Gene Hackman as Royal Tenenbaum, hedonistic patriarch
New York City, Fall to winter 2001
Film: The Royal Tenenbaums
Release Date: December 14, 2001
Director: Wes Anderson
Costume Designer: Karen Patch
WARNING! Spoilers ahead!
Happy 93rd birthday to Gene Hackman, the versatile two-time Oscar-winning actor born January 30, 1930 in San Bernardino. Hackman’s prolific career began during the “New Hollywood” era with excellent performances in films like Bonnie & Clyde, The French Connection, and The Conversation, with many more hits in the decades to follow. Before he retired from acting in 2004, Hackman delivered one of his most memorable performances as the eponymous estranged patriarch in The Royal Tenenbaums.
I’ve always been considered an asshole for about as long as I can remember. That’s just my style.
The Royal Tenenbaums is Wes Anderson’s third movie and became one of the filmmaker’s defining works, introducing more audiences to his unique signature style. Inspired by the works of Louis Malle and Orson Welles’ sprawling family chronicle The Magnificent Ambersons, the movie centers around the dysfunctional Tenenbaum family, consisting of the separated parents Royal (Gene Hackman) and Etheline (Anjelica Huston), their three children who had all been promising young prodigies in the spirit of J.D. Salinger’s Franny and Zooey, and various acquaintances that grew attached to the household over the years.
Evicted from his suite at the Lindbergh Palace hotel, Royal learns that Etheline may be engaged to marry her business manager, Henry Sherman (Danny Glover). With the help of his trusty valet Pagoda (Kumar Pallana), the remorseful Royal conspires to return to his family’s good graces and—22 years after walking out on them—shows up on the doorstep, claiming to have “a pretty bad case of cancer” and wishing to make up for more than two decades of lost time.
What’d He Wear?
Karen Patch received the Costume Designers Guild Award for Excellence in Contemporary Film in 2001 for her work on The Royal Tenenbaums, crafting a unique wardrobe-informed identity for each member of the Tenenbaum household, from the matching tracksuits that the obsessive Chas (Ben Stiller) dresses his family in to the famous furs that Margot (Gwyneth Paltrow) has worn since childhood.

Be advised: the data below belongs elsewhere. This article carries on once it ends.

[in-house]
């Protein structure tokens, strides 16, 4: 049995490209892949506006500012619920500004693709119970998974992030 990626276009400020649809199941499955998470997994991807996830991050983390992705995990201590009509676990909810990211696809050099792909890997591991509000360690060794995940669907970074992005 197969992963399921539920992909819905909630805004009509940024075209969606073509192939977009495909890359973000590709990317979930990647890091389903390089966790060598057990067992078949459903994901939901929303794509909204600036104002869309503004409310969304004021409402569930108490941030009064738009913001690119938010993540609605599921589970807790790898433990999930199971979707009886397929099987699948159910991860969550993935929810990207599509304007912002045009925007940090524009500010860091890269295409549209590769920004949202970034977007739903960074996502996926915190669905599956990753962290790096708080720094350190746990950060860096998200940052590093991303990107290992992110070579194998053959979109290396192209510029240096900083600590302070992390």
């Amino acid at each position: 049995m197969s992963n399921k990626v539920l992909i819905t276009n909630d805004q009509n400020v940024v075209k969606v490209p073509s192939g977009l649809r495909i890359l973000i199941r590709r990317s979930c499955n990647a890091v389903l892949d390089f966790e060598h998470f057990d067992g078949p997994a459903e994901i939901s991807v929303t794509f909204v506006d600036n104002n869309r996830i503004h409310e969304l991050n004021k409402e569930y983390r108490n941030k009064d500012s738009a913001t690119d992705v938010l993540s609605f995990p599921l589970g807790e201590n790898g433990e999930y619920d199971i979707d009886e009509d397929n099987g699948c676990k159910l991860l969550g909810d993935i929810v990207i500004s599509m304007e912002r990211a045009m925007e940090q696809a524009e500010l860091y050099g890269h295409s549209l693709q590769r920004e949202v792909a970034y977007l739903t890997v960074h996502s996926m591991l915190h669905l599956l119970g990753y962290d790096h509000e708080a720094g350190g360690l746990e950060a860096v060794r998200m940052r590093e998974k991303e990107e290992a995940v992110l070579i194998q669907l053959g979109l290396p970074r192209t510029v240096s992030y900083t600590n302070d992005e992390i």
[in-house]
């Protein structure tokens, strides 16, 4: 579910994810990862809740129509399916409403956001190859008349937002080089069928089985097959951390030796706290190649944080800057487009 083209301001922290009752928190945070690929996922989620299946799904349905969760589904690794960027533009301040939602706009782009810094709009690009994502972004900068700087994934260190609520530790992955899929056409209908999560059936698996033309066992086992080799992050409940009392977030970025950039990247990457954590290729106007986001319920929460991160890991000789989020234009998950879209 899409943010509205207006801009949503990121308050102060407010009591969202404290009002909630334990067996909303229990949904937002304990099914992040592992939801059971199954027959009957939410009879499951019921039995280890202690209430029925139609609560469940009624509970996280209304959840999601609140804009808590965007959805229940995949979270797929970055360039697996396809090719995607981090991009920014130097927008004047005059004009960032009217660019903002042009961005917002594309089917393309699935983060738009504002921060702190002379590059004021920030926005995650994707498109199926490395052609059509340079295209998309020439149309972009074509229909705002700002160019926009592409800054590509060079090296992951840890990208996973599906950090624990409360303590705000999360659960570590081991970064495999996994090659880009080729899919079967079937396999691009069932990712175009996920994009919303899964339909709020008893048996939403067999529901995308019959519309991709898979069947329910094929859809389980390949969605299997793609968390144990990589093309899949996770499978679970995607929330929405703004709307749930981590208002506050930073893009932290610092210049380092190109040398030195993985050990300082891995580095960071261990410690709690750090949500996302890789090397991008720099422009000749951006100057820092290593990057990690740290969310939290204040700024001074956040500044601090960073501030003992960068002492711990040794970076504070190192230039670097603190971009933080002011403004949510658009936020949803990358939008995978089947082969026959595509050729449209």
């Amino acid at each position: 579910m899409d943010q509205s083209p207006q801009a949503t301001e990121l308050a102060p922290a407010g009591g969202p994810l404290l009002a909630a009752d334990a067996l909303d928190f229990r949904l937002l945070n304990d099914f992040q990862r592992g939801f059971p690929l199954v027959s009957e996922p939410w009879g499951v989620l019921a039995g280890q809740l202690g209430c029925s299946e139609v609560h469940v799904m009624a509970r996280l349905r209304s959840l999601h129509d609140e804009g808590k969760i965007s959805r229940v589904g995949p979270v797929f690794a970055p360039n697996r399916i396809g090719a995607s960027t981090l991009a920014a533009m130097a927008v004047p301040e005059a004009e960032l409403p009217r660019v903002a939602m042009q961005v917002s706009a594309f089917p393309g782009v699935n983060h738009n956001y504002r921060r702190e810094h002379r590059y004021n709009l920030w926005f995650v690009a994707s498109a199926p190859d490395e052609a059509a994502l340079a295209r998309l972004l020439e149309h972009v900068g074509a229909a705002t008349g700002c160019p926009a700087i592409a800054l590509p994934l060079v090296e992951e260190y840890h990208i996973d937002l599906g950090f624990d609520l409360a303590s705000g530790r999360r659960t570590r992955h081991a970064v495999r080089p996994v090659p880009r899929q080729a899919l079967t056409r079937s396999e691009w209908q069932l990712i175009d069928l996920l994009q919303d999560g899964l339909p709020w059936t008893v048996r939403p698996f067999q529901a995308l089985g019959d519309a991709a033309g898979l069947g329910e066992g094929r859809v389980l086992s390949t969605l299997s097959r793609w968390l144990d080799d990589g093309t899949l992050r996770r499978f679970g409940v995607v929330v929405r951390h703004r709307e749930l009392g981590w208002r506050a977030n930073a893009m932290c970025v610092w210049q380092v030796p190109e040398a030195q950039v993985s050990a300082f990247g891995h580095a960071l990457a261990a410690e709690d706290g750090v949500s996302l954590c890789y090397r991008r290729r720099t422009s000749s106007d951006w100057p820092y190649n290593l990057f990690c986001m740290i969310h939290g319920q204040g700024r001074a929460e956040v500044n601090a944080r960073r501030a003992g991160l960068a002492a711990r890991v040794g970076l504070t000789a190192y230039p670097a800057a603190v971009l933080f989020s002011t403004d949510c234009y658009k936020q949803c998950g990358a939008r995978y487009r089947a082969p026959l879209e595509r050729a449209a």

Royal dresses in a colorful quasi-peacock style that recalls a 1970s sensibility from the era he likely considered his own glory days before he abandoned his children (and was subsequently sued by one of them!)
“Royal rides down in the elevator at the Lindbergh Palace. He is dressed in a gray double-breasted Savile Row pinstripe suit, a dark pink shirt, a red-and-pink-striped tie, and Aristotle Onassis-style wrap-around sunglasses,” Wes Anderson and Owen Wilson described in their screenplay.
Aside from flashbacks and his issued uniform while briefly working as the Lindbergh Palace’s elevator attendant, Royal anchors all of his style around a single suit, made from a light stone-gray chalkstripe woolen flannel.
Royal’s double-breasted jacket represents many trends of early ’70s menswear, such as the Regency-style peak lapels with long, straight gorges and a collar almost as long as the lower half of the lapels, similar to an ulster collar not commonly found on suit jackets. The six marbled gray flat plastic buttons are arranged like a naval uniform in two neat columns of three buttons each (6×3), with all three buttons on the right able to be buttoned though Royal leaves the lowest undone.
The ventless jacket has a somewhat flared skirt, which looks even more dandified with the jacket’s shorter length that doesn’t fully cover Hackman’s backside as a more traditionally tailored suit jacket should. The shoulders are straight and padded through to the roped sleeveheads, and the sleeves are finished with three buttons on each cuff. The jacket has a welted breast pocket and flapped hip pockets positioned just above the lowest row of buttons.
Other than the medium rise that was consistent with falling waistlines on ’70s menswear, Royal’s flat-front suit trousers are otherwise conventional with their straight side pockets, button-through jetted back pockets, and plain-hemmed bottoms. He holds them up with a black leather belt that closes through a gunmetal-toned single-prong buckle.
Royal wears black leather cap-toe derby shoes and black dress socks.
Shirts and Ties
The first of Royal’s shirt-and-striped tie combinations is primarily pink. His pink shirt has a semi-spread collar and double (French) cuffs that he fastens with a set of round red cuff links. His magenta silk tie is patterned with a series of balanced “downhill”-direction bar stripes in a shade of pink similar to his shirt.